15. 15.
    A. Leon-Garcia, Probability and Random Processes for Electrical Engineering (Addison-Wesley, New York, 1994)Google Scholar
  16. 16.
    H.P. Lu, L.Y. Xun, X.S. Xie, Single molecule enzymatic dynamics. Science 282, 1877–1882 (1998)ADSCrossRefGoogle Scholar
  17. 17.
    W.E. Moerner, D.P. Fromm, Methods of single molecule fluorescence spectroscopy and microscopy. Rev. Sci. Instrum. 74, 3597–3619 (2003)ADSCrossRefGoogle Scholar
  18. 18.
    I. Munro, I. Pecht, L. Stryer, Subnanosecond motions of Tryptophan residues in proteins. Proc. Natl. Acad. Sci. U S A 76, 56–60 (1979)ADSCrossRefGoogle Scholar
  19. 19.
    D. Patra, I. Gregor, J. Enderlein, Image analysis of defocused single molecule images for three dimensional molecular orientation studies. J. Phys. Chem. A 108, 6836 (2004)CrossRefGoogle Scholar
  20. 20.
    G.H. Patterson, S.N. Knobel, W.D. Sharif, S.R. Kain, D.W. Piston, Use of the green fluorescent protein and its mutants in quantitative fluorescence microscopy. Biophys. J. 73, 2782–2790 (1997)CrossRefGoogle Scholar
  21. 21.
    D.J. Pikas, S.M. Kirkpatrick, E. Tewksbury, L.L. Brott, R.R. Naik, M.O. Stone, W.M. Dennis, Nonlinear saturation and lasing characteristics of green fluorescent protein. J. Phys. Chem. B 106, 4831–4837 (2002)CrossRefGoogle Scholar
  22. 22.
    B. Sick, B. Hecht, L. Novotny, Orientational imaging of single molecules by annular illumination. Phys. Rev. Lett. 85, 4482–4485 (2000)ADSCrossRefGoogle Scholar
  23. 23.
    P. Török, Propagation of electromagnetic dipole waves through dielectric interfaces. Opt. Lett. 25, 1463–1465 (2000)ADSCrossRefGoogle Scholar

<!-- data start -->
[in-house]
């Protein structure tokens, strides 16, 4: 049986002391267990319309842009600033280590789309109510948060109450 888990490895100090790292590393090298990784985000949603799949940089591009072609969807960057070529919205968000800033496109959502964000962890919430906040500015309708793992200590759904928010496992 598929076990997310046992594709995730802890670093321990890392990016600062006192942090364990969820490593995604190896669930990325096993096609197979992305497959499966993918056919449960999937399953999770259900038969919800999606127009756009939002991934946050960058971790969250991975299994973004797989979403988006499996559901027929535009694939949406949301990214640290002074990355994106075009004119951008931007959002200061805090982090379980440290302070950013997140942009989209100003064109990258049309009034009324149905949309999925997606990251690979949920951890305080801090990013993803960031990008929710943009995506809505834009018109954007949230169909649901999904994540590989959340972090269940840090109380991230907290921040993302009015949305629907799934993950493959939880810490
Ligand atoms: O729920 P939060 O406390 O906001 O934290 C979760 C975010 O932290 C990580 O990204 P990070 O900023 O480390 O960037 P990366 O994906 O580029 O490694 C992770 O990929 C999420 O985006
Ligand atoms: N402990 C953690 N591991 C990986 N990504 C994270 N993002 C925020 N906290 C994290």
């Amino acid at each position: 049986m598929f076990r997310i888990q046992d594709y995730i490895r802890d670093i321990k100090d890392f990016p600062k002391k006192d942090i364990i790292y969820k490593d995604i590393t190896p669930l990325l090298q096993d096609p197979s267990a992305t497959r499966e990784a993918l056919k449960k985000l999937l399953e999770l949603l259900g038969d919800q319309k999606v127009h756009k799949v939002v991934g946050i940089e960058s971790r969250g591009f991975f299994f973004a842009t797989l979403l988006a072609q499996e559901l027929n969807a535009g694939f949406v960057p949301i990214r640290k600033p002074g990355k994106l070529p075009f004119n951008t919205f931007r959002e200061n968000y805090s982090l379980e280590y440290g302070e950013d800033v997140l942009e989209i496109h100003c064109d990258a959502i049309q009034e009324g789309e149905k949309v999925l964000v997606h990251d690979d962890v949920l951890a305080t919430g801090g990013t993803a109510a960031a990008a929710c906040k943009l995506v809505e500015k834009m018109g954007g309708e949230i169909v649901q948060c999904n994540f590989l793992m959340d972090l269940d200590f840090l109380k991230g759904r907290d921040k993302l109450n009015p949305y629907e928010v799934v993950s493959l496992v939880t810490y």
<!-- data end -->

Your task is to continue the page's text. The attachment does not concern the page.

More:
24. 24.
    P. Török, P.D. Higdon, T. Wilson, On the general properties of polarised light conventional and confocal microscopes. Opt. Commun. 148, 300–315 (1998)ADSCrossRefGoogle Scholar
  25. 25.
    P. Török, P.D. Higdon, T. Wilson, Theory for confocal and conventional microscopes imaging small dielectric scatterers. Opt. Commun. 45, 1681–1698 (1998)Google Scholar
  26. 26.
    H.C. van de Hulst, Light Scattering by Small Particles (Dover Publications, Dover, 1981)Google Scholar
  27. 27.
    P. Wahl, K. Tawada, J.C. Auchet, Study of tropomyosin labelled with a fluorescent probe by pulse fluorimetry in polarized light—interaction of that protein with troponin and actin. Eur. J. Biochem. 88, 421–424 (1978)CrossRefGoogle Scholar
  28. 28.
    D.M. Warshaw, E. Hayes, D. Gaffney, A.M. Lauzon, J.R. Wu, G. Kennedy, K. Trybus, S. Lowey, C. Berger, Myosin conformational states determined by single fluorophore polarization. Proc. Natl. Acad. Sci. U S A 95, 8034–8039 (1998)ADSCrossRefGoogle Scholar
  29. 29.
    S. Weiss, Measuring conformational dynamics of biomolecules by single molecule fluorescence spectroscopy. Nat. Struct. Biol. 7, 724 (2000)CrossRefGoogle Scholar
  30. 30.
    K.D. Weston, L.S. Goldner, Orientation imaging and reorientation dynamics of single dye molecules. J. Phys. Chem. B 105, 3453–3462 (2001)CrossRefGoogle Scholar
  31. 31.
    J. Yguerabide, H.F. Epstein, L. Stryer, Segmental flexibility in an antibody molecule. J. Mol. Biol. 51, 573–590 (1970)CrossRefGoogle Scholar

Copyright information

© Springer-Verlag Berlin Heidelberg 2012

Authors and Affiliations

  1. 1.Imperial College LondonLondonUK

Personalised recommendations